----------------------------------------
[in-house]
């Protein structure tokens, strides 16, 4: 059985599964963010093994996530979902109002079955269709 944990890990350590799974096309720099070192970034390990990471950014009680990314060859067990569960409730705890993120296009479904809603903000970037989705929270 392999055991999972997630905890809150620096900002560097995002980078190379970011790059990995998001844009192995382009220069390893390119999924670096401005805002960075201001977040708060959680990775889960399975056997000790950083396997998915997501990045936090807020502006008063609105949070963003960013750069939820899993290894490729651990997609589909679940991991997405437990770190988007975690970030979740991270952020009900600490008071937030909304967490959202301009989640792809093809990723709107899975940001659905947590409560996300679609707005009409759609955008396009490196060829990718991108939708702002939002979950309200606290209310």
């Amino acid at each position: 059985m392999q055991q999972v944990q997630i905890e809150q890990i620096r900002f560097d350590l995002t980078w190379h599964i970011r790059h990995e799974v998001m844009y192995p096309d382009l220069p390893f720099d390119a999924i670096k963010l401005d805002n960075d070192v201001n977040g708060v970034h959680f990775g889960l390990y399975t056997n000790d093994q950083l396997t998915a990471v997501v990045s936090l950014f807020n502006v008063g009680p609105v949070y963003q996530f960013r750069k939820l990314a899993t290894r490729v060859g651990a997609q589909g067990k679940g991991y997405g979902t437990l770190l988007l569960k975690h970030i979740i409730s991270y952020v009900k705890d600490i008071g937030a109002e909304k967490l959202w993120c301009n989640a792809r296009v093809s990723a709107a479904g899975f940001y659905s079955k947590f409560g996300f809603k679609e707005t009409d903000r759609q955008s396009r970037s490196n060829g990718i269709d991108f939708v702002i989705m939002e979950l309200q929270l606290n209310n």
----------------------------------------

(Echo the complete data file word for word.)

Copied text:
[in-house]
């Protein structure tokens, strides 16, 4: 059985599964963010093994996530979902109002079955269709 944990890990350590799974096309720099070192970034390990990471950014009680990314060859067990569960409730705890993120296009479904809603903000970037989705929270 392999055991999972997630905890809150620096900002560097995002980078190379970011790059990995998001844009192995382009220069390893390119999924670096401005805002960075201001977040708060959680990775889960399975056997000790950083396997998915997501990045936090807020502006008063609105949070963003960013750069939820899993290894490729651990997609589909679940991991997405437990770190988007975690970030979740991270952020009900600490008071937030909304967490959202301009989640792809093809990723709107899975940001659905947590409560996300679609707005009409759609955008396009490196060829990718991108939708702002939002979950309200606290209310």
């Amino acid at each position: 059985m392999q055991q999972v944990q997630i905890e809150q890990i620096r900002f560097d350590l995002t980078w190379h599964i970011r790059h990995e799974v998001m844009y192995p096309d382009l220069p390893f720099d390119a999924i670096k963010l401005d805002n960075d070192v201001n977040g708060v970034h959680f990775g889960l390990y399975t056997n000790d093994q950083l396997t998915a990471v997501v990045s936090l950014f807020n502006v008063g009680p609105v949070y963003q996530f960013r750069k939820l990314a899993t290894r490729v060859g651990a997609q589909g067990k679940g991991y997405g979902t437990l770190l988007l569960k975690h970030i979740i409730s991270y952020v009900k705890d600490i008071g937030a109002e909304k967490l959202w993120c301009n989640a792809r296009v093809s990723a709107a479904g899975f940001y659905s079955k947590f409560g996300f809603k679609e707005t009409d903000r759609q955008s396009r970037s490196n060829g990718i269709d991108f939708v702002i989705m939002e979950l309200q929270l606290n209310n």